Some nice performances from a drama that just doesn’t ring true…
Notes on a Scandal is a decently scripted, nicely filmed melodrama, lifted by a great performance from Judi Dench, who manages her character’s gentle arc from lonely old battleaxe to psychotic nutcase well – though it remained, over the whole course of the film, too easy to empathise with Barbara: when she should have been approaching skin-crawling territory: the literate and dryly delivered bon mots of Barbara’s diary, and her gentle allusions to Virginia Woolf, didn’t wane and she remained the hero rather than the anti-hero. Perhaps she was intended to be, and I missed the point. But someone certainly did – when it should have been chiming, too frequently Notes on a Scandal clanged.
Chief culprit was the screenplay. I’ve not read Zoe Heller’s book, but I found Cate Blanchett’s character, Bathsheba, was altogether troublesome. For one thing, the traditional archetype requires some personal imbalance that sets a character off on the plot revealed by the story. Something needs to be missing, or off-key, in the character’s day-to-day life. But with Bathsheba, nothing is: She has a loving (older) husband with whom she seems to share a great relationship with her children, including an apparently happy, affectionate and non-demanding boy with Down’s syndrome. As if to demonstrate this (and what other point would such a contrivance have?) the whole family dances cheerily and un-self-consciously after a first Sunday lunch with Barbara.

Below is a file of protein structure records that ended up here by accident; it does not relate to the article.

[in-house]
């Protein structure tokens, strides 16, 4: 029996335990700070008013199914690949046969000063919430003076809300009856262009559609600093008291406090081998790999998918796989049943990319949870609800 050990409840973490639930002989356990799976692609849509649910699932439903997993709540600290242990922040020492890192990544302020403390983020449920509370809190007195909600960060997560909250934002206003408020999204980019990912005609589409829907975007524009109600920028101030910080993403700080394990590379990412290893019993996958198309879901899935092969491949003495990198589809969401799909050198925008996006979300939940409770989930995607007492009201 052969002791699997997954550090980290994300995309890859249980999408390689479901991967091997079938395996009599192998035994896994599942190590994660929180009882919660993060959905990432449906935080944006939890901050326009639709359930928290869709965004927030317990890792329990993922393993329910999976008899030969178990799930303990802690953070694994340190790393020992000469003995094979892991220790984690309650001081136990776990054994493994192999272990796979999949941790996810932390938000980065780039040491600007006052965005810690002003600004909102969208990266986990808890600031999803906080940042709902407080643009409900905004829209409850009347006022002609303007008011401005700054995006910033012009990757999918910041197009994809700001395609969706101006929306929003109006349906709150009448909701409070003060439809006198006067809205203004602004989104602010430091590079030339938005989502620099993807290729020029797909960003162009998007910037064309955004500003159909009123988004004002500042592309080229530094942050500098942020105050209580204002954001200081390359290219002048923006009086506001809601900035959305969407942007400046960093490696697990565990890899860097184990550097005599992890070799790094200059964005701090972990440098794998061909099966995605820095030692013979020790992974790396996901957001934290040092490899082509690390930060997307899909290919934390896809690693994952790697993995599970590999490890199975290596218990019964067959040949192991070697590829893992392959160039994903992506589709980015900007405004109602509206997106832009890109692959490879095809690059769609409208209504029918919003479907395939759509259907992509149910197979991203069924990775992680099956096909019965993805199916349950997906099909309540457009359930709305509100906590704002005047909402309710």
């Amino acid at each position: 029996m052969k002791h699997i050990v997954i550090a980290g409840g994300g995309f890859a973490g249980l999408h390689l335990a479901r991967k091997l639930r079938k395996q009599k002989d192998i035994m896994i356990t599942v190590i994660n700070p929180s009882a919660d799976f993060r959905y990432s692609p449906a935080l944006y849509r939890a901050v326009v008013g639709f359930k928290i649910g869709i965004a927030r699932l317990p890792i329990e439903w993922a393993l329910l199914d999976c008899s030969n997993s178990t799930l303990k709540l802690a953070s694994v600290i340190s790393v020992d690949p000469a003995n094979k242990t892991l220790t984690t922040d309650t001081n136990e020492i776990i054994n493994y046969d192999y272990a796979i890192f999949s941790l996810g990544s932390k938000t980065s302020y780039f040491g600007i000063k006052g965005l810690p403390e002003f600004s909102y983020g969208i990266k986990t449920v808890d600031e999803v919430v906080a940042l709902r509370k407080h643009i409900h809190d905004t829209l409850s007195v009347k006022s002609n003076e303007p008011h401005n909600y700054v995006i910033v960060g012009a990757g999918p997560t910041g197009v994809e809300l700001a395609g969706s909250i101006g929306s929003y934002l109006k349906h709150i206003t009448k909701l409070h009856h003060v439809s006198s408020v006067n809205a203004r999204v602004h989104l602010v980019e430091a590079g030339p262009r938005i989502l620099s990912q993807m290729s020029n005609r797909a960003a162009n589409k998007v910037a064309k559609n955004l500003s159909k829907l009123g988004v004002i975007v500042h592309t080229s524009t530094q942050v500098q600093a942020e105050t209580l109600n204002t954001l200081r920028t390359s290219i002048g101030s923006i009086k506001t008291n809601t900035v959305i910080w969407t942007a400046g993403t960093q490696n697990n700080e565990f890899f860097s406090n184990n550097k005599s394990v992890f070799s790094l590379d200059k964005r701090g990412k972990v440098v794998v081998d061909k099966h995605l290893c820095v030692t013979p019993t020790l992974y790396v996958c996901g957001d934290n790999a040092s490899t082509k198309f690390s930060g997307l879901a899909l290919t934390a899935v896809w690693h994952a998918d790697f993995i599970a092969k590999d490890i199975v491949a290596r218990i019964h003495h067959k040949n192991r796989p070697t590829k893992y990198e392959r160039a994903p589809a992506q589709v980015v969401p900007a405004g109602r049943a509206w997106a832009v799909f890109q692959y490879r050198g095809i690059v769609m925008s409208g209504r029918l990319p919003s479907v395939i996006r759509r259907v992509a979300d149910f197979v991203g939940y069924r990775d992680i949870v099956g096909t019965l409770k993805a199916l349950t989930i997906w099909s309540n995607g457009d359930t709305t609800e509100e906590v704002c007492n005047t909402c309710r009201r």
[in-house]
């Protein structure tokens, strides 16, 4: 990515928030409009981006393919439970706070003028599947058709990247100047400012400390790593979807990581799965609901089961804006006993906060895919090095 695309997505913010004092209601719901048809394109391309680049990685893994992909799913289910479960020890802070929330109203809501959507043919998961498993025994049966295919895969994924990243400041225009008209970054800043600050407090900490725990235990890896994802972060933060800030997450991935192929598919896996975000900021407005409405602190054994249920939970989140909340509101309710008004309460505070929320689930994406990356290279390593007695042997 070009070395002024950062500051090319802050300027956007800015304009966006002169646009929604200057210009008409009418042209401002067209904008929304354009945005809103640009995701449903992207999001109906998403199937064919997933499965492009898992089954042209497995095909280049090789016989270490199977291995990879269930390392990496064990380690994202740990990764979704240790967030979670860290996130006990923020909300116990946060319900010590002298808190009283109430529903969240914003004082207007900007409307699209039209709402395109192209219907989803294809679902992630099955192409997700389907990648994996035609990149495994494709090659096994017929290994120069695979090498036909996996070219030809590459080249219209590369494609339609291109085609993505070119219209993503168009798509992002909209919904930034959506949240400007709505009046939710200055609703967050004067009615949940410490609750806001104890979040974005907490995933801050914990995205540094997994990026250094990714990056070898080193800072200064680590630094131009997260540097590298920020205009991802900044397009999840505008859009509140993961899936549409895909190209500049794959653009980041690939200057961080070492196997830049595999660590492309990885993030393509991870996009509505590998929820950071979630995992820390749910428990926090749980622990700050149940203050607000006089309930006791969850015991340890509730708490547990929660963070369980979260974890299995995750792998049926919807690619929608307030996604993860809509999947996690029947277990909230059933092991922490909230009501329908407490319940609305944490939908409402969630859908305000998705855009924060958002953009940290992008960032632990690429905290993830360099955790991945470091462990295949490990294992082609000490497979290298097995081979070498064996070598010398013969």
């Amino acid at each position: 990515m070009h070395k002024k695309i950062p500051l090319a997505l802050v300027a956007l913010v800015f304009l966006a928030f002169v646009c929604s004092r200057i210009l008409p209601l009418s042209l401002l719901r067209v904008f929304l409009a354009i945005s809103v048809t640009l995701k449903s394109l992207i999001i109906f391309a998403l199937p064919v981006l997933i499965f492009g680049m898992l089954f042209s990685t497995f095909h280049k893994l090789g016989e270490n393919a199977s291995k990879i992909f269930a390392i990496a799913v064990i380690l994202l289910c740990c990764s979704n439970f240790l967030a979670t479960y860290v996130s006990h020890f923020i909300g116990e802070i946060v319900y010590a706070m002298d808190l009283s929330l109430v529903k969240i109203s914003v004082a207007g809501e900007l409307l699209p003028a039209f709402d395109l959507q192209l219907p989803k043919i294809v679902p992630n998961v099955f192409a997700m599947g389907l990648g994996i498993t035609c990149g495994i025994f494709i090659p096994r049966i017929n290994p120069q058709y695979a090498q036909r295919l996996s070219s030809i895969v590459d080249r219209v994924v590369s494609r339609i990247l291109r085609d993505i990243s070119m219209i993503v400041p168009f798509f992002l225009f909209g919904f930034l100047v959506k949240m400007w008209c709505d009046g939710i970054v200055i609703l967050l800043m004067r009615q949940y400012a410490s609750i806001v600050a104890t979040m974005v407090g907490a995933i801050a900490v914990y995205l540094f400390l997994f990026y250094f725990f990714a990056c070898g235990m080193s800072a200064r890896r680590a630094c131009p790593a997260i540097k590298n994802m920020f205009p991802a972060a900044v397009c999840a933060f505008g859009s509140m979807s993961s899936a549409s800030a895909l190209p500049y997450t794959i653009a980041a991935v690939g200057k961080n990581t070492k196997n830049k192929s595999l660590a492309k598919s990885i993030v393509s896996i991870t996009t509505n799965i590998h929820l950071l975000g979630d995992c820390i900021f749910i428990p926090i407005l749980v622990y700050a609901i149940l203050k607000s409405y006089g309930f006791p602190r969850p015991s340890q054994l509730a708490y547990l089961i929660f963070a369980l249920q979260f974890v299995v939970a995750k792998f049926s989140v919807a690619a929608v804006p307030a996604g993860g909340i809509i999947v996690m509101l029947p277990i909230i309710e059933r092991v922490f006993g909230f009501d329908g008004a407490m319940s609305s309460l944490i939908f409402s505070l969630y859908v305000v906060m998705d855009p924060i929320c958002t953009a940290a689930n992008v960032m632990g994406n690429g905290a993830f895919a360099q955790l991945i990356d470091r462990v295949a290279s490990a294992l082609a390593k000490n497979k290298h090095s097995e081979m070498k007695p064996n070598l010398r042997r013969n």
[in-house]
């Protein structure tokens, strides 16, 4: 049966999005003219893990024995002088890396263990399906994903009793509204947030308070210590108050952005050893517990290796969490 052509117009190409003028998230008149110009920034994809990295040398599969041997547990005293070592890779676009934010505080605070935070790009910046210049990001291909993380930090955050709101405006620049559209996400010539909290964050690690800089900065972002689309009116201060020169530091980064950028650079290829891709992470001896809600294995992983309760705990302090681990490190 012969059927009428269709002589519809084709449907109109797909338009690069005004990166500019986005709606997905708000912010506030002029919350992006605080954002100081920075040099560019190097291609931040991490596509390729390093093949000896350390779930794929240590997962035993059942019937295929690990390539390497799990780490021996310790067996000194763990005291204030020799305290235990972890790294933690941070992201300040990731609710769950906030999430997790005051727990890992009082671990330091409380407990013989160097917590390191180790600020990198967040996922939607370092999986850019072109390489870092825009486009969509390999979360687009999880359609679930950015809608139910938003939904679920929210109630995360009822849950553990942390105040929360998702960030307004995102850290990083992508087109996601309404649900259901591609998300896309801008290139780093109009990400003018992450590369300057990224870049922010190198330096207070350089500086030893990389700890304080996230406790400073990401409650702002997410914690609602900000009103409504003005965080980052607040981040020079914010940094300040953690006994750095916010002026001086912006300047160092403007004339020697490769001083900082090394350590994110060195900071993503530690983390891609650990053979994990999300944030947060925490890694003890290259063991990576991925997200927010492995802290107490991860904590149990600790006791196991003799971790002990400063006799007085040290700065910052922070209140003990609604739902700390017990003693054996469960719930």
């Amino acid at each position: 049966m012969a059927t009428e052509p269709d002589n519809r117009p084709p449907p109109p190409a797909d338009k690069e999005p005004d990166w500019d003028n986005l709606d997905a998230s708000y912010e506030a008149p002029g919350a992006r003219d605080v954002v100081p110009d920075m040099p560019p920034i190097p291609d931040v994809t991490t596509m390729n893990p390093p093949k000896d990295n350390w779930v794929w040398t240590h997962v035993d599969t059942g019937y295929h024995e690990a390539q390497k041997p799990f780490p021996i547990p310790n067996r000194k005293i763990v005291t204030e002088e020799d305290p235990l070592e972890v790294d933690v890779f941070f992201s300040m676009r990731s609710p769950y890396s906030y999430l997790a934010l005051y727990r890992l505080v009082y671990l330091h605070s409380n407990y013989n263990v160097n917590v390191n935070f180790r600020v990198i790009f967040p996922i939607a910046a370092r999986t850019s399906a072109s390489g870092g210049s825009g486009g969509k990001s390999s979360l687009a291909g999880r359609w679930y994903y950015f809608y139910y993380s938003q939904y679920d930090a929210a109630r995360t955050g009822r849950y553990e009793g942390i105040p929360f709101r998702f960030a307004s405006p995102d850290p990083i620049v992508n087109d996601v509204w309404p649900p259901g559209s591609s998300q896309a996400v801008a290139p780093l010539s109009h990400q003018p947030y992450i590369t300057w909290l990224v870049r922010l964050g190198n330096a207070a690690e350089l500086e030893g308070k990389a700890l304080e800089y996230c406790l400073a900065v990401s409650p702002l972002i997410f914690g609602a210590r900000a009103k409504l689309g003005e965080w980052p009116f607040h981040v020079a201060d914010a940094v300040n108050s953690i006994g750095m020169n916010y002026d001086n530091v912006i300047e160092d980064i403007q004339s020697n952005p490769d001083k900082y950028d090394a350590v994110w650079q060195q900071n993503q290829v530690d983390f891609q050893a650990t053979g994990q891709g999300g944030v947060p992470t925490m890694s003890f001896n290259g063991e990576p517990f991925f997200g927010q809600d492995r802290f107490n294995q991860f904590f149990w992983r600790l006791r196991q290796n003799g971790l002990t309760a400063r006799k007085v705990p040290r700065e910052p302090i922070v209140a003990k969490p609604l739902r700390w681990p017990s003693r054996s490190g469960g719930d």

Therefore there is no obvious reason for Bathsheba to embark on her fateful voyage – a well-adjusted, happy wife and mother just spontaneously implodes.
Later, Sheba complains of the pressures of having raised a handicapped son for a decade, but we never *see* any such difficulty (indeed, Sheba’s husband seems to be his primary care-giver), and it does not credibly explain why she would suddenly take a job as an inner-city comprehensive art teacher (not exactly a palliative for difficult child-rearing!) nor how adultery by means of statutory rape, apparently within weeks of commencing the job, would make things any better.
If it is difficult to credit her motivation for that, it’s difficult to buy anything else about her character, and as the movie rolled on the less I was engaged by Cate Blanchett’s striking looks and uncanny ability to look vulnerable but alluring at the same time, and the more I felt Bathsheba was just an irrational bimbo who got what was coming to her.
But then the problem becomes: what is this film trying to achieve? What is it trying to say? Barbara battles on: she grows ever more spooky the more we learn about her, but ultimately she undergoes no permanent change: she has learned nothing, suffered nothing, and we leave her exactly as we found her, sitting on her park bench, Hannibal Lecter-like, as if she were sitting down to have her next old friend for dinner.
Once again, Bill Nighy (who appears to have secured some sort of monopoly on playing irascible old buzzards in British Cinema) holds the fort but despite a good effort fails to persuade in a straight role, not helped by the lack of coherence in his part’s characterisation. Being confused as to why Bathsheba stuffed everything up in the first place, he becomes confused as to what to do with her afterwards, and pretty much capitulates and lets her do what she likes.
Certainly an intriguing night out, but I found Notes on a Scandal failed to clear any of my credibility hurdles.